Maybe it’s because I’m teaching a course on research methods and working as a youth media producer at the same time, but I’m once again struck by another connection/overlap between these fields.
More and more researchers take interest in making their methods “collaborative.” Instead of regarding study participants as “subjects” (or objects) of analysis, scholars who want communities to benefit directly from both a project’s methods and outcomes seek ways to “partner” with young people and others as co-researchers. Check out Maria Torre and Michelle Fine’s essay on this topic, as well as Ernest Morrell’s Becoming Critical Researchers and Jeff Duncan Andrade’s Utilizing Carino.
All of these university-based researchers have worked with their students as inquiry partners to create videos and other media projects that hold merit on several levels: as art works, social archives, resources for advocacy, and–oh, this too–research documents. There’s a long history of researchers using media/technology for data gathering, but what I’m talking about is something different–a practice that’s not about an analyst getting better at accumulating data, but instead about community members exploiting media/technology to produce meanings and generate impact–to change the story so often told about them, in spite of them, or even, supposedly, on their behalf.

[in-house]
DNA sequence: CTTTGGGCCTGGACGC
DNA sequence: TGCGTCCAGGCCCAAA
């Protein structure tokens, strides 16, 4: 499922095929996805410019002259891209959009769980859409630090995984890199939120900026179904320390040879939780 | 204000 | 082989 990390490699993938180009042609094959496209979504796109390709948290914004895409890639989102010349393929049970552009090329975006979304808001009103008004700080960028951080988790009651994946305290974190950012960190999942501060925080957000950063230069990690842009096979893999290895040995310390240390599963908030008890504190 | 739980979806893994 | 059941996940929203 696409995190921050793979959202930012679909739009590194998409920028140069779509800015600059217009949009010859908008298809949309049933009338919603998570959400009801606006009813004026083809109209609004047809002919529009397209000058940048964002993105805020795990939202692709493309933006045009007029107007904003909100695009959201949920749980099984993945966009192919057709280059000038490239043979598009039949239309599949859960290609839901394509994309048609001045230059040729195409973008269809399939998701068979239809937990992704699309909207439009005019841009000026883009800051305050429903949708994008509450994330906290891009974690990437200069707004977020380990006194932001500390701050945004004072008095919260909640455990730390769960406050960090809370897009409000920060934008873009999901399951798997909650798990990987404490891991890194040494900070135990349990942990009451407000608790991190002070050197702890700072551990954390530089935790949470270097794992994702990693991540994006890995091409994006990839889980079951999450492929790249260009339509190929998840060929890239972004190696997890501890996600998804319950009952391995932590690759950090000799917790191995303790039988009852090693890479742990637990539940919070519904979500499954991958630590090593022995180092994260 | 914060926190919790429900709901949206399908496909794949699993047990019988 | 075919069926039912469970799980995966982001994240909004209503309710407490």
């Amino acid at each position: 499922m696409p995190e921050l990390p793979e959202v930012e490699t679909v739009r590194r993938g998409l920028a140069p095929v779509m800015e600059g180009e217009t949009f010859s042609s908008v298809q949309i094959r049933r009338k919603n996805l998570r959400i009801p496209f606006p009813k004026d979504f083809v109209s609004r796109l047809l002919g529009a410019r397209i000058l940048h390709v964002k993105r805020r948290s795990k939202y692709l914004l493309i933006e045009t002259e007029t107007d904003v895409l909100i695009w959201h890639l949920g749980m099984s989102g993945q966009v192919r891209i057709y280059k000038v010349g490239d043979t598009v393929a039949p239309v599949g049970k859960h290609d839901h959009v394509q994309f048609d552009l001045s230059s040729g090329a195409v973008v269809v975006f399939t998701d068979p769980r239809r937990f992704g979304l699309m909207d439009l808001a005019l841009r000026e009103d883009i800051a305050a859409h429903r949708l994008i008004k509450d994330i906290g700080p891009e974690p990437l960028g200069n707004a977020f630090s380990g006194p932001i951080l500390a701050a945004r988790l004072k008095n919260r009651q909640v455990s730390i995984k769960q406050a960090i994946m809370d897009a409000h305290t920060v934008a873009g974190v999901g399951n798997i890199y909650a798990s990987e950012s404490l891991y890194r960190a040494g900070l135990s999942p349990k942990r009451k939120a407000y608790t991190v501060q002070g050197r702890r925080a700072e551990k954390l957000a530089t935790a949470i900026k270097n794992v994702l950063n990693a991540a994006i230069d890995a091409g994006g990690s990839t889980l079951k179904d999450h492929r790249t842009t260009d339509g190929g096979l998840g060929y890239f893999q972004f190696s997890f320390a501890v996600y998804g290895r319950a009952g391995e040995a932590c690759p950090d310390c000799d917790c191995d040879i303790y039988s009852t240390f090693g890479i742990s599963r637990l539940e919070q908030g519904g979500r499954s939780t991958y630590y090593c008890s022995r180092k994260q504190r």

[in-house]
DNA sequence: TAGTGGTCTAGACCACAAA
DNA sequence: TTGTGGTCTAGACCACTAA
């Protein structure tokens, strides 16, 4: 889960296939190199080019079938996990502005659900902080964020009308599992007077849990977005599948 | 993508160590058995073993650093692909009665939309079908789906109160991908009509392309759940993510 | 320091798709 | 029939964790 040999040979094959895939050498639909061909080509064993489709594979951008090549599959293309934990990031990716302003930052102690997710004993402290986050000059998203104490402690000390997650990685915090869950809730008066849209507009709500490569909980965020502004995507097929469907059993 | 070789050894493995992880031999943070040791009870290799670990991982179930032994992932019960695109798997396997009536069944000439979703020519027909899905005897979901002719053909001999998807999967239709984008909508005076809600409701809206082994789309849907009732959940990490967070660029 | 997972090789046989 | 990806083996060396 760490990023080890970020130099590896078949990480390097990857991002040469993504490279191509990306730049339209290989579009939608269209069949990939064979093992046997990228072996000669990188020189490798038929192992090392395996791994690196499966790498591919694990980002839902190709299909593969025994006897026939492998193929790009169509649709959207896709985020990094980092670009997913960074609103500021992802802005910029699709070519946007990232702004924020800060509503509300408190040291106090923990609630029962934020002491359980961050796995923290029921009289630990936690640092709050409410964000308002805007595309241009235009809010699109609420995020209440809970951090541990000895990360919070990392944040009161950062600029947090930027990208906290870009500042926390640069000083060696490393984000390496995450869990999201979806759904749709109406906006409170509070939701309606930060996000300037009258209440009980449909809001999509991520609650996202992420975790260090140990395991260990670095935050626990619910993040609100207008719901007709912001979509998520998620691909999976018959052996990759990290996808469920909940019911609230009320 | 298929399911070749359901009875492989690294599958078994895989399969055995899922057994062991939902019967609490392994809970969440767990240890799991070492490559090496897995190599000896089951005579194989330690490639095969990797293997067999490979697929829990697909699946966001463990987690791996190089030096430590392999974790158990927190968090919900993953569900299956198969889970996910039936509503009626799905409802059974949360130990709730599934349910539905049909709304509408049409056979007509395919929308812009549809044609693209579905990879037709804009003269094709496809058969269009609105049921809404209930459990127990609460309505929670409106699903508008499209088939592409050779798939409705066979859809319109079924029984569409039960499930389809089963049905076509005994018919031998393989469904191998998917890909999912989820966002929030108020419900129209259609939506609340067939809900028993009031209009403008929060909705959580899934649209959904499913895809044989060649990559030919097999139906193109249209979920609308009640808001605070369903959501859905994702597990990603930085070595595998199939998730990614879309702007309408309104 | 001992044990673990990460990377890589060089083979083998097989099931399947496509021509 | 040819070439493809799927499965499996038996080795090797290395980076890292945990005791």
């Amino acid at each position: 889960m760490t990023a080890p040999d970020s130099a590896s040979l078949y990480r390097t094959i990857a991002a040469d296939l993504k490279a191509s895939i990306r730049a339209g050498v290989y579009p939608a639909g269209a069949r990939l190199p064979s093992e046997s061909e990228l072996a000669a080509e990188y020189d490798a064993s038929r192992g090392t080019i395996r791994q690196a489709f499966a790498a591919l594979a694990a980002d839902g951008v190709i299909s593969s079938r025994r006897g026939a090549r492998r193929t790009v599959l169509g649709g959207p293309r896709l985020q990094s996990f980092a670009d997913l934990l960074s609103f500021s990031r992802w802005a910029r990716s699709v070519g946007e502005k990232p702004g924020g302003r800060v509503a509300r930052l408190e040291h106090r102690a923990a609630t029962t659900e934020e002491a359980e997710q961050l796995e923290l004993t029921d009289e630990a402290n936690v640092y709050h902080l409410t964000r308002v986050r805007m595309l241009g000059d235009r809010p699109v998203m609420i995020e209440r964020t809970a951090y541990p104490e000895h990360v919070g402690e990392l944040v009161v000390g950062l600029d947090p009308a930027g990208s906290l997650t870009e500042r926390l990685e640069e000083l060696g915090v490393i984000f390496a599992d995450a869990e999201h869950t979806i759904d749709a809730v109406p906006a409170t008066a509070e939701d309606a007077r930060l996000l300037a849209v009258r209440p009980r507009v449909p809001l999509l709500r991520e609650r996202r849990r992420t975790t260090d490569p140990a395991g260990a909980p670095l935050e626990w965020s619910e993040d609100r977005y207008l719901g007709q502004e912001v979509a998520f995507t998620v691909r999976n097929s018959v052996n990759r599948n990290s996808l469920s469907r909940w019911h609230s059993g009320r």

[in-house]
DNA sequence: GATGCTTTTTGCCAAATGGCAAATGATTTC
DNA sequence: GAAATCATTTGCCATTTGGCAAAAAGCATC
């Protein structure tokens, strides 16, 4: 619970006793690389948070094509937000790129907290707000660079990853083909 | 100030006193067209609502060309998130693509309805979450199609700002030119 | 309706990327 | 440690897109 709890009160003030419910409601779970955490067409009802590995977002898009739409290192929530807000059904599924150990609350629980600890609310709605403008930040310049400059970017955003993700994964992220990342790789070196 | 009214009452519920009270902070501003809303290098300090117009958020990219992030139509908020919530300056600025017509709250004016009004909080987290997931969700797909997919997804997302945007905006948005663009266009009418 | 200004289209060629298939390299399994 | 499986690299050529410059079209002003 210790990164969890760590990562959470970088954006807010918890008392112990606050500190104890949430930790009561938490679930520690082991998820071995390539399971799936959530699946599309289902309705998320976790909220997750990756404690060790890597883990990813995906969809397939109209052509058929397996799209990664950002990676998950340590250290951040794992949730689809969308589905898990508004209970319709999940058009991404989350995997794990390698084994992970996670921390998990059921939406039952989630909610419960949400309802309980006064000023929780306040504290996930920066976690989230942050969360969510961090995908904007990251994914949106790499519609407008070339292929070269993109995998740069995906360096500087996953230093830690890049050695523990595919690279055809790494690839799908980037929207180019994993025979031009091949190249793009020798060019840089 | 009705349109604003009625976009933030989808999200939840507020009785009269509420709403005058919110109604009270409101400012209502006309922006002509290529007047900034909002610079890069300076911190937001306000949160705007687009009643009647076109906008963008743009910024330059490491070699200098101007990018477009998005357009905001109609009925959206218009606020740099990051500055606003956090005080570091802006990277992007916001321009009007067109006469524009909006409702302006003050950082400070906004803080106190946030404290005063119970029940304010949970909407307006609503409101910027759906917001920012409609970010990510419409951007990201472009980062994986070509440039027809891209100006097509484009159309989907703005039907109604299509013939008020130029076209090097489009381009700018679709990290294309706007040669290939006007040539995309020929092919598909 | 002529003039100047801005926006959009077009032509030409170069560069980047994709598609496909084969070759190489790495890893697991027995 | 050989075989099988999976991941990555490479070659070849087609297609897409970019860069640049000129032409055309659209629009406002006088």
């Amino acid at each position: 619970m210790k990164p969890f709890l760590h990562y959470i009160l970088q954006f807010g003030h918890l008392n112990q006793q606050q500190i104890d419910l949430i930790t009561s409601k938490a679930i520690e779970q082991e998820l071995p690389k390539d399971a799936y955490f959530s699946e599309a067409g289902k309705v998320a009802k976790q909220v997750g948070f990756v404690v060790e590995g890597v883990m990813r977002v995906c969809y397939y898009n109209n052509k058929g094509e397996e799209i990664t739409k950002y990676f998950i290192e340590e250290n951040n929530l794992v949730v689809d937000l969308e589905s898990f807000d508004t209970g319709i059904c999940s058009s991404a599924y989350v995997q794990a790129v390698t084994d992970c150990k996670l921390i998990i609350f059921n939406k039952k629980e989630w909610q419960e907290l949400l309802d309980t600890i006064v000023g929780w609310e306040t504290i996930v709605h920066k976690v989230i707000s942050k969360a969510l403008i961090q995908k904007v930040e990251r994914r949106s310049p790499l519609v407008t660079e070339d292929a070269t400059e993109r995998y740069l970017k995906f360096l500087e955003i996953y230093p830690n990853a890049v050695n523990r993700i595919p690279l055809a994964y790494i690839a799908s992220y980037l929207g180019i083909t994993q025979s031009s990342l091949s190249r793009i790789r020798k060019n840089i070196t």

Predictably, researchers are already endlessly debating the merits, problems, and scandals associated with the idea that youth media production can function as research. But what maybe folks aren’t so much working on is the value and place for this stuff in the media world itself, on public, community-supported, user-generated, and commercial converged media outlets. Also, given that Participant Action Research (associated with education) and Community-Based Participatory Research (associated with public health) have been around for some time, how have these methods transformed as a result of (relatively) newly available appliances, platforms, and distribution channels as well as the normalization of near constant self-documentation and digital surveillance of young lives?